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Skydiver Felix Baumgartner leaps into history books

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  • by BRIAN FERGUSON
 

DAREDEVIL skydiver Felix Baumgartner leapt into the record books last night after a jump of 128,000ft above New Mexico, breaking the sound barrier and reaching the fastest ever freefall speed – 706mph.

The Austrian also set records for the highest skydive, the fastest freefall and the highest manned balloon flight. He took just ten minutes to make the 24-mile journey to Earth.

His parachute was activated around 5,000ft above the ground. Medical crews who had been on stand-by picked him up and took him to a mission control centre set up at Roswell Airport.

He raised his hands in a victory salute and sank to his knees after making the landing on his feet. His mother, Ava, could be seen weeping tears of joy in the control room.

Mr Baumgartner’s leap from “the edge of space” was watched by more than 7.5 million people on the YouTube site alone.

An enormous balloon – holding about 850,000 cubic metres of helium gas – had carried him up into the air above Roswell, New Mexico, at about 4:30pm GMT yesterday.

After final preparations, he made the jump about three and a half hours later.

He was carried aloft in a specially-designed 11ft by 8ft fibreglass and acrylic capsule.

Mr Baumgartner, 43, a former military parachutist, made his jump from the capsule hanging from a balloon made of such delicate plastic that it was just a tenth of the thickness of an average sandwich bag.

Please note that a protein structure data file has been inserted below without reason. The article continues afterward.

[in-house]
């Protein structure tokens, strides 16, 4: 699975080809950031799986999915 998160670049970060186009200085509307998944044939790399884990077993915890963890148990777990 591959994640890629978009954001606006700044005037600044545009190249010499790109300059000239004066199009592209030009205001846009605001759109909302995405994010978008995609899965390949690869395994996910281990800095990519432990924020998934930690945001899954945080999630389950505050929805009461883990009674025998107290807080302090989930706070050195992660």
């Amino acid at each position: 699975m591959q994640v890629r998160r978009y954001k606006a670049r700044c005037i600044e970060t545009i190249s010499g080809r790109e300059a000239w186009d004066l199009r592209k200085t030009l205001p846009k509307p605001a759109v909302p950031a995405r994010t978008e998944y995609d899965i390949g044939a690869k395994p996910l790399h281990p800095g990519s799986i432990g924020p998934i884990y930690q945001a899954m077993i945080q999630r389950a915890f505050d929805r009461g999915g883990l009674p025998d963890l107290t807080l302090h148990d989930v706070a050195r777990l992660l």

The skydiver wore a full-pressure suit that was heavily insulated to protect him against the extreme high-altitude conditions, with dangerously low air pressure and cold.

There was concern as Mr Baumgartner went through last minute checks in the capsule, and found that the heater for his visor was not working. It meant the visor fogged up as he exhaled.

No-one has ever attempted to go so high in a balloon – nor attempted to make such a skydive. The previous skydive record was set 52 years ago by US air force colonel Joe Kittinger, who jumped from an altitude of 102,000ft.

From mission control, Mr Kittinger had told Mr Baumgartner: “We are going to get your goal and your dream accomplished, Felix.”

Mr Kittinger had been in constant contact with the Austrian throughout his multiple record-breaking attempt.

And before he leaped out, he told the skydiver: “Our guardian angel will take care of you.”

No-one had previously been able to reach supersonic speeds without the protection of an aircraft.

During a test jump earlier this year, from an altitude of 97,145ft, Mr Baumgartner reached 537mph, the speed of a commercial jetliner.

An attempt to break the sound barrier last week had to be cancelled because of high winds. The balloon is so fragile it can only take flight if winds are below two miles per hour.

Scientists were planning to monitor the affects of the descent with the hope of developing life-saving technology that could eventually be used by high-altitude pilots, astronauts and even “space tourists.”

 

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